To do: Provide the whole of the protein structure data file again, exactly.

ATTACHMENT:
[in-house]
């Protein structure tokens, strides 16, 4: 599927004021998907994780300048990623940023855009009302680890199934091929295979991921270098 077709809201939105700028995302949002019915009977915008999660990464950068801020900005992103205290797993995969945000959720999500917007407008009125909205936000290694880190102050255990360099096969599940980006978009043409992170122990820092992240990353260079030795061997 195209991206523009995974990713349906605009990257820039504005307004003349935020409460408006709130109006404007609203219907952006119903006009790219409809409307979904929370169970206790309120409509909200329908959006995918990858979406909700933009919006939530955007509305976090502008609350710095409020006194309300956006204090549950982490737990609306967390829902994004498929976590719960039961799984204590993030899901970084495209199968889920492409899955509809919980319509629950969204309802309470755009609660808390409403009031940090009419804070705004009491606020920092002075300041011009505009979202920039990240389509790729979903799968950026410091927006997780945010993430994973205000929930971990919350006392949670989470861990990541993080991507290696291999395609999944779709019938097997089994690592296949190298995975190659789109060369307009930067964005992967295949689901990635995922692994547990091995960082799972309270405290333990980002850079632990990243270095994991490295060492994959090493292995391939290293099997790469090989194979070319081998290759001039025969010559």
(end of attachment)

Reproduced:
[in-house]
């Protein structure tokens, strides 16, 4: 599927004021998907994780300048990623940023855009009302680890199934091929295979991921270098 077709809201939105700028995302949002019915009977915008999660990464950068801020900005992103205290797993995969945000959720999500917007407008009125909205936000290694880190102050255990360099096969599940980006978009043409992170122990820092992240990353260079030795061997 195209991206523009995974990713349906605009990257820039504005307004003349935020409460408006709130109006404007609203219907952006119903006009790219409809409307979904929370169970206790309120409509909200329908959006995918990858979406909700933009919006939530955007509305976090502008609350710095409020006194309300956006204090549950982490737990609306967390829902994004498929976590719960039961799984204590993030899901970084495209199968889920492409899955509809919980319509629950969204309802309470755009609660808390409403009031940090009419804070705004009491606020920092002075300041011009505009979202920039990240389509790729979903799968950026410091927006997780945010993430994973205000929930971990919350006392949670989470861990990541993080991507290696291999395609999944779709019938097997089994690592296949190298995975190659789109060369307009930067964005992967295949689901990635995922692994547990091995960082799972309270405290333990980002850079632990990243270095994991490295060492994959090493292995391939290293099997790469090989194979070319081998290759001039025969010559």